We earn a commission for products purchased through some links in this article.
According to researchers writing in the science journal Brain, a new type of dementia has been identified.
The strand, which is being called limbic-predominant age-related TDP-43 encephalopathy – or Late, for short – is apparently a distinct disease different from Alzheimer’s, although it may have been misdiagnosed as the latter for years now.
A group of international scientists have claimed that Late appears to affect much older people the most, e.g: people over the age of 80.
Reportedly, Late will cause a more gradual decline in memory, unlike Alzheimer’s.
But while the two are different, they can co-exist within a person’s brain, according to the researchers.
While Late appears to come about as a result of an accumulation of the protein TDP-43 in the brain, Alzheimer’s is linked to two different proteins.
Researchers have said that the discovery of the new form of dementia may well mean that better treatment options could be on the way, now that research into a cure can be more focused.
Lead author of the study, Dr Pete Nelson, from the University of Kentucky, said to BBC News, “It’s been there all along obviously but we are just first recognising it.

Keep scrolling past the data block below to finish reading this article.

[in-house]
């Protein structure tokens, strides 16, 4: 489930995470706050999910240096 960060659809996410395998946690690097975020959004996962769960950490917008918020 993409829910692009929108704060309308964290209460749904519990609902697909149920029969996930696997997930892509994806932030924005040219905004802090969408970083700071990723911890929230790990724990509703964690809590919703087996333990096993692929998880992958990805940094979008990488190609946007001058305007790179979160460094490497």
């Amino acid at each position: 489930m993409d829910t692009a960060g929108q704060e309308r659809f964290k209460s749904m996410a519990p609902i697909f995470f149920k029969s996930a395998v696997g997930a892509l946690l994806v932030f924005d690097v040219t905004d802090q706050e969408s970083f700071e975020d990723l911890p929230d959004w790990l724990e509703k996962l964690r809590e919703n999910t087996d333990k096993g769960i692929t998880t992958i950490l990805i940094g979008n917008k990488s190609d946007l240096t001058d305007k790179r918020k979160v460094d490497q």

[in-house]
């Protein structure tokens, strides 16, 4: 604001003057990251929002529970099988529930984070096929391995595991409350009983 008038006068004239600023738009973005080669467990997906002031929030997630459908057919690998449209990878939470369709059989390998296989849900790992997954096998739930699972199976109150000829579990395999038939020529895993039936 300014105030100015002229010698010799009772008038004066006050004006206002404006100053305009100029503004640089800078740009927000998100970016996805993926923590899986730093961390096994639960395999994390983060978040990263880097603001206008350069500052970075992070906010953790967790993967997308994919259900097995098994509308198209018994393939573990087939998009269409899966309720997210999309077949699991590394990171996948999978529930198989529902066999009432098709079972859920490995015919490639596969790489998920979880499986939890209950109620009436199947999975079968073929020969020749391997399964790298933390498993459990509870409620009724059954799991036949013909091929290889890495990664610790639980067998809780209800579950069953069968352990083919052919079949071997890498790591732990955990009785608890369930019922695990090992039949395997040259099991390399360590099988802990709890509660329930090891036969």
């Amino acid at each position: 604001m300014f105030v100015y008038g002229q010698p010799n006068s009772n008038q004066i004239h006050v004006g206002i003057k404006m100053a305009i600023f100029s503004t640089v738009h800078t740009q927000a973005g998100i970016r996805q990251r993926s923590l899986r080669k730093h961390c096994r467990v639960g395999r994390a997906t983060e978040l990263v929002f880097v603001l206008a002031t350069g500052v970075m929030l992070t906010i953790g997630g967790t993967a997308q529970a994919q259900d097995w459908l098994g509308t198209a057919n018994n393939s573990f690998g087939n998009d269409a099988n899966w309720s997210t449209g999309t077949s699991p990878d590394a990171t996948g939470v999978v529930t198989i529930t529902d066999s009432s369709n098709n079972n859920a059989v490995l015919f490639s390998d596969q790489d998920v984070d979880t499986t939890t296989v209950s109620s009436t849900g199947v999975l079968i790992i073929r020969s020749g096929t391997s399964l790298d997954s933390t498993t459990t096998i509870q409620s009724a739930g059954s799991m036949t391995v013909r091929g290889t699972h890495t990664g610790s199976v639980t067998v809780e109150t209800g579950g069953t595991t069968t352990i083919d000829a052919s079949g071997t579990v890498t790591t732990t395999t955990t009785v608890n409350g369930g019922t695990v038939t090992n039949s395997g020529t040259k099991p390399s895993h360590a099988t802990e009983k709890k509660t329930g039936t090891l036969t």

“Alzheimer’s disease is something that everyone knows about – it’s a way of getting dementia – but there are different diseases as well and this disease we are calling Late is one of the most common, and so it is sort of an exciting time to begin and do research and trying to optimise and develop therapies.
“There is a lot of work to be done. This is more of a starting point than a finish point.”
Dr Pete also explained that many people over the years who had been told they had Alzheimer’s may in fact have been experiencing this other form of dementia.
He said, “There’s no doubt that many people who were previously called Alzheimer’s, in fact, did not have Alzheimer’s.”
Dr James Pickett, Head of Research at Alzheimer’s Society, also commented on the news, explaining that the findings may indicate why research into a dementia cure has not been successful so far.
He said, “This type of research is the first step towards more precise diagnosis and personalised treatment for dementia, much as we’ve started to see in other serious diseases such as breast cancer.
“This evidence may also go some way to help us understand why some recent clinical trials testing treatment for Alzheimer’s disease have failed – participants may have had slightly different brain diseases. But, more research into LATE is required to clarify specific symptoms, identify biomarkers, understand risk factors and develop treatments.”